Employing those methods, Polge and Rowson conducted a second experiment in which they developed a new freezing technique for the bull semen. The researchers attempted to reproduce the boosted sperm revival rate through the equilibration of the glycerol with the sperm prior to freezing. Immediately after collecting the semen samples, the authors diluted them with an equal volume of citrate buffer at 28 degrees Celsius. The dilution was performed immediately after collection, according to the authors, in order to prevent any degradation to the sperm between the time of collection and the time of experimental treatment. Polge and Rowson then cooled those samples to 5 degrees Celsius over a four-hour period in order to chill the sperm for short-term storage. Once cooled, they then diluted the samples again with an equal volume of the citrate buffer, containing twenty percent glycerol, and left the samples to sit overnight at 5 degrees Celsius. That gradually introduced the glycerol into the mixture of the sperm cells, and allowed the glycerol to thoroughly mix with the sperm cells during the longer incubation period.
The next day, the researchers gradually cooled the samples from 5 degrees Celsius, a chilled storage temperature, to -79 degrees Celsius, a freezing temperature. They then stored those frozen samples in sealed containers for various periods of time, ranging from two hours to eight days. Upon thawing each of those samples, the researchers immediately artificially inseminated cows with the previously frozen semen. The researchers performed the procedure on thirty-eight cows in total. After six weeks, Polge and Rowson observed that thirty of those cows yielded viable pregnancies, resulting in a fertilization rate of seventy-nine percent. That showed an improvement when compared to the results of using the frozen glycerol-sperm sample in the first experiment, which had yielded a zero percent fertilization rate when used to inseminate cows without equilibrating first. Polge and Rowson concluded that bull sperm can retain its capacity for fertilization throughout the freezing process when following the protocol they detailed in the experiment. The researchers noted that treating bull sperm with a glycerol medium could improve fertilization rates when used in insemination, as was first seen in their 1950 experiment. However, they also noted that their current data was insufficient to conclusively prove it.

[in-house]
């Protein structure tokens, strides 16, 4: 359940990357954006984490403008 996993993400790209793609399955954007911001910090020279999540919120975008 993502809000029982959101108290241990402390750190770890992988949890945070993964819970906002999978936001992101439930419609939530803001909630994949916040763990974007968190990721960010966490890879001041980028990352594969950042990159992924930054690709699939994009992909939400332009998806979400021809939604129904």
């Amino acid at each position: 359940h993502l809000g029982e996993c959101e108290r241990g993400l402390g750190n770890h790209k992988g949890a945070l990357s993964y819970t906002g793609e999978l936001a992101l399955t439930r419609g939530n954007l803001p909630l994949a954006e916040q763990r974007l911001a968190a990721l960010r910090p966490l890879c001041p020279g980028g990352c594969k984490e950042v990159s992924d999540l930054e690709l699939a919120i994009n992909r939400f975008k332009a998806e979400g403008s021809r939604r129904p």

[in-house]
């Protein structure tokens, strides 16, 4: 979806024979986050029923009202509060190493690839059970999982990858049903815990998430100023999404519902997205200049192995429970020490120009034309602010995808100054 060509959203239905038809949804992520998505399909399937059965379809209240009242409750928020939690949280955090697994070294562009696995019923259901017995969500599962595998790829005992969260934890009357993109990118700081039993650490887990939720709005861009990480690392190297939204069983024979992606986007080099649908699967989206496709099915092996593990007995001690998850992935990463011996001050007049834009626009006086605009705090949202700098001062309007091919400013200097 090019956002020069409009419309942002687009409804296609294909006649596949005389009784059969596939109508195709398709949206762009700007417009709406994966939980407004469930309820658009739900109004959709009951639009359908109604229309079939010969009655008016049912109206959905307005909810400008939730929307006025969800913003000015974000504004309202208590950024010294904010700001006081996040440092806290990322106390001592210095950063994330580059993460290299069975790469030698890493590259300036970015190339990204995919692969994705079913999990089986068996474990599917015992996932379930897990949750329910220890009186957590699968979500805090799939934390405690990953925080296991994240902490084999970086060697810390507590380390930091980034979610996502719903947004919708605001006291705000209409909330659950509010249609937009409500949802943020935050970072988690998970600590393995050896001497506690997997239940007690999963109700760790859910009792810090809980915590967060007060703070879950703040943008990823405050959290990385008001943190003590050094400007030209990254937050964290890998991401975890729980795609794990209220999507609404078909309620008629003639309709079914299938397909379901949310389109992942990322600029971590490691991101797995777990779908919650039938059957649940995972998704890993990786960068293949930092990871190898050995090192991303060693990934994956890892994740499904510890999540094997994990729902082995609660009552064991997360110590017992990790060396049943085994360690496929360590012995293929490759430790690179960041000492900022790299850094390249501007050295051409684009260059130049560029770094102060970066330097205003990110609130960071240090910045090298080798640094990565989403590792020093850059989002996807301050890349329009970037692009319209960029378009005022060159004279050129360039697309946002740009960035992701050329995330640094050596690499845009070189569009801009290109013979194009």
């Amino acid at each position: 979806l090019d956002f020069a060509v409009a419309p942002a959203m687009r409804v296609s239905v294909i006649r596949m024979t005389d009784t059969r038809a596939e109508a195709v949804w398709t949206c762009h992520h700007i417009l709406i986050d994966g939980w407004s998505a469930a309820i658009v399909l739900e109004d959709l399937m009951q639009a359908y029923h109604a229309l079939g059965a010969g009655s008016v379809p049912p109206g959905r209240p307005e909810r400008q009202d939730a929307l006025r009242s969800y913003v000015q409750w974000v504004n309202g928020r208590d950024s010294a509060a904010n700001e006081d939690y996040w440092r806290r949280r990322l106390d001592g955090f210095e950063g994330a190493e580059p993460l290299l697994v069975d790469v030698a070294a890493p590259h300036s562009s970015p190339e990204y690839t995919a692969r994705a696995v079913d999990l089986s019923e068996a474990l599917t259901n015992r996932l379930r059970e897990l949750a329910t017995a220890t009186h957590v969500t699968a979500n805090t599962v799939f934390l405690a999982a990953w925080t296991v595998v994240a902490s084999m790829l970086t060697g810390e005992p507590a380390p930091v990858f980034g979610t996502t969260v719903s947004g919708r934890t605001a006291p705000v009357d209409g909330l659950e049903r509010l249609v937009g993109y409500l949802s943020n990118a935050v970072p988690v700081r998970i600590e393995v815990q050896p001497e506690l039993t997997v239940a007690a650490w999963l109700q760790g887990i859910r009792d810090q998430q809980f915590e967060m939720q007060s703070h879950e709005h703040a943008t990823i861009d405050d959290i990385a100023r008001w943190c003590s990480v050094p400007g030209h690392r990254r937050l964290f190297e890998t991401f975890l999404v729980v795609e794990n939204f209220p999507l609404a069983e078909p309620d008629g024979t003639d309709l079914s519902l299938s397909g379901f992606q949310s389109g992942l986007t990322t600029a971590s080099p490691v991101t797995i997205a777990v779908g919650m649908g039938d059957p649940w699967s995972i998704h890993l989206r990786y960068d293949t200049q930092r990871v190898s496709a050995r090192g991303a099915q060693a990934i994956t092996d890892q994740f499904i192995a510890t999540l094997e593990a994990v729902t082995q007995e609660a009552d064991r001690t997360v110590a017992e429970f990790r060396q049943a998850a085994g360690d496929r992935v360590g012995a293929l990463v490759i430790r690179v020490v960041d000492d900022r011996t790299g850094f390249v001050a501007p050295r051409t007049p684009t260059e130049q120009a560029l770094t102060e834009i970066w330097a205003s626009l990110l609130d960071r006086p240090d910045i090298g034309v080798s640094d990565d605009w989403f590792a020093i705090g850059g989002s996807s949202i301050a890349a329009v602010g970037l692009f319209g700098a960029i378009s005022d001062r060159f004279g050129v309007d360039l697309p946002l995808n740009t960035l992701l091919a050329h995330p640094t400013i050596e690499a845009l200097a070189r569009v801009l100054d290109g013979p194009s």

After conducting those two experiments, Polge and Rowson discussed the impacts of their findings. They argued that their work offered insight into the permeability of cells, or the natural tendency of cells to take in the chemicals of their cellular environment, as well as the behavior of cells at extremely low temperatures. The researchers also noted that their proposed technique for freezing bull semen could allow those samples to be stored for longer periods of time than contemporary practices allowed. Those sperm cells, once thawed, could retain and even have an improved capacity to fertilize cows. Lastly, Polge and Rowson conceded that more work was needed to further increase the length of time that the samples could be stored for under freezing conditions.
Polge and Rowson’s experiments developed a method for freezing bull semen in a way that yielded viable pregnancies in cows after artificial insemination. As of 2017, freezing semen of desirable studs is a common practice in modern day agriculture. It is also prominently used in the context of animal breeding. Polge and Rowson’s experiments also contributed to the research and development for freezing and storage protocol of other mammalian sex cells, including humans.